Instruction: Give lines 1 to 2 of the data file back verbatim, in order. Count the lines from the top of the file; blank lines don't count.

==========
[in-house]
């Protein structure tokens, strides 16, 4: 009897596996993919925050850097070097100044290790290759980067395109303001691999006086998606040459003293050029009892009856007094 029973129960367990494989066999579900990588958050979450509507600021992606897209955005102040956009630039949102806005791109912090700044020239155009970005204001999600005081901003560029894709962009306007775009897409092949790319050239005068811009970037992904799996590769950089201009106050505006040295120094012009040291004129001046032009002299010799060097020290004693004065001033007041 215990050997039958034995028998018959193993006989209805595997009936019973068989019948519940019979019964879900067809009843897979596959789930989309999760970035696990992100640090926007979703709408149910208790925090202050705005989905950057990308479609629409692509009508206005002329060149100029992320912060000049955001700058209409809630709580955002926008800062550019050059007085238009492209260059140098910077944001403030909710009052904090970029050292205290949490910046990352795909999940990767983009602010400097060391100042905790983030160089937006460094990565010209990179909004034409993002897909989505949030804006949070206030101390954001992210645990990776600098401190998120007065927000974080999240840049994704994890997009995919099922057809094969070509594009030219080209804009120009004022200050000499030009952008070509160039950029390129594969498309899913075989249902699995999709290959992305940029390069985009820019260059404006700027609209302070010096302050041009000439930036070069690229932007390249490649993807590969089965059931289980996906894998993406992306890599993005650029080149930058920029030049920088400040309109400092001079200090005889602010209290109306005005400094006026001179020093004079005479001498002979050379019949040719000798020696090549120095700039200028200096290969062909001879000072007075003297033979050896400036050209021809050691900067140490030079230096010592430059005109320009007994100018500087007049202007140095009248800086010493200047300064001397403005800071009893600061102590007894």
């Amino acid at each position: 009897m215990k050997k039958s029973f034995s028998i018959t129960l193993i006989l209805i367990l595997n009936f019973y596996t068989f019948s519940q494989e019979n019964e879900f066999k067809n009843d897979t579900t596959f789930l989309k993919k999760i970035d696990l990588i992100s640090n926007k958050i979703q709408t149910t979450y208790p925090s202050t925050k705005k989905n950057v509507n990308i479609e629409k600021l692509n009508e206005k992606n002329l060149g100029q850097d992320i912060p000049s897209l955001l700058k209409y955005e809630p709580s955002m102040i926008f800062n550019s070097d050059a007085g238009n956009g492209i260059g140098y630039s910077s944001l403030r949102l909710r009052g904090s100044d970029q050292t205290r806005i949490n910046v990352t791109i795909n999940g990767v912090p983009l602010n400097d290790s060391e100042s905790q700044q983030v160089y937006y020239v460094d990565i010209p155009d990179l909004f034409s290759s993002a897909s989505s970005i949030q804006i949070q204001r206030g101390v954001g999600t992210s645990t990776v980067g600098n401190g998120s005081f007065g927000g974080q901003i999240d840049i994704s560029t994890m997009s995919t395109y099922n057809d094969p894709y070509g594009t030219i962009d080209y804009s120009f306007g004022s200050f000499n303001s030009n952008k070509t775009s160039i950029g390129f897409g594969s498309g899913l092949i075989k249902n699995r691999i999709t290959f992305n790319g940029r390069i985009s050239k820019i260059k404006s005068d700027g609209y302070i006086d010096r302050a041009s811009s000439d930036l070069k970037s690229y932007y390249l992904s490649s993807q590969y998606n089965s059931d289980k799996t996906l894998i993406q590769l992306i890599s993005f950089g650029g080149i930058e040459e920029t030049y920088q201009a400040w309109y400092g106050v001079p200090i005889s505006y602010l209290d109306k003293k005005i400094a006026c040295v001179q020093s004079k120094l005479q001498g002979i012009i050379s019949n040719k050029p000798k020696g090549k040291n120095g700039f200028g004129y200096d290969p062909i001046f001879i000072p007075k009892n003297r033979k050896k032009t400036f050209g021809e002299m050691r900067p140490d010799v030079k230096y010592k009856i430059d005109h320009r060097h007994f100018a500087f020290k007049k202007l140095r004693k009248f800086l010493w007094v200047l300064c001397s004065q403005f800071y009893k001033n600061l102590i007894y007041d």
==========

[in-house]
């Protein structure tokens, strides 16, 4: 009897596996993919925050850097070097100044290790290759980067395109303001691999006086998606040459003293050029009892009856007094 029973129960367990494989066999579900990588958050979450509507600021992606897209955005102040956009630039949102806005791109912090700044020239155009970005204001999600005081901003560029894709962009306007775009897409092949790319050239005068811009970037992904799996590769950089201009106050505006040295120094012009040291004129001046032009002299010799060097020290004693004065001033007041 215990050997039958034995028998018959193993006989209805595997009936019973068989019948519940019979019964879900067809009843897979596959789930989309999760970035696990992100640090926007979703709408149910208790925090202050705005989905950057990308479609629409692509009508206005002329060149100029992320912060000049955001700058209409809630709580955002926008800062550019050059007085238009492209260059140098910077944001403030909710009052904090970029050292205290949490910046990352795909999940990767983009602010400097060391100042905790983030160089937006460094990565010209990179909004034409993002897909989505949030804006949070206030101390954001992210645990990776600098401190998120007065927000974080999240840049994704994890997009995919099922057809094969070509594009030219080209804009120009004022200050000499030009952008070509160039950029390129594969498309899913075989249902699995999709290959992305940029390069985009820019260059404006700027609209302070010096302050041009000439930036070069690229932007390249490649993807590969089965059931289980996906894998993406992306890599993005650029080149930058920029030049920088400040309109400092001079200090005889602010209290109306005005400094006026001179020093004079005479001498002979050379019949040719000798020696090549120095700039200028200096290969062909001879000072007075003297033979050896400036050209021809050691900067140490030079230096010592430059005109320009007994100018500087007049202007140095009248800086010493200047300064001397403005800071009893600061102590007894």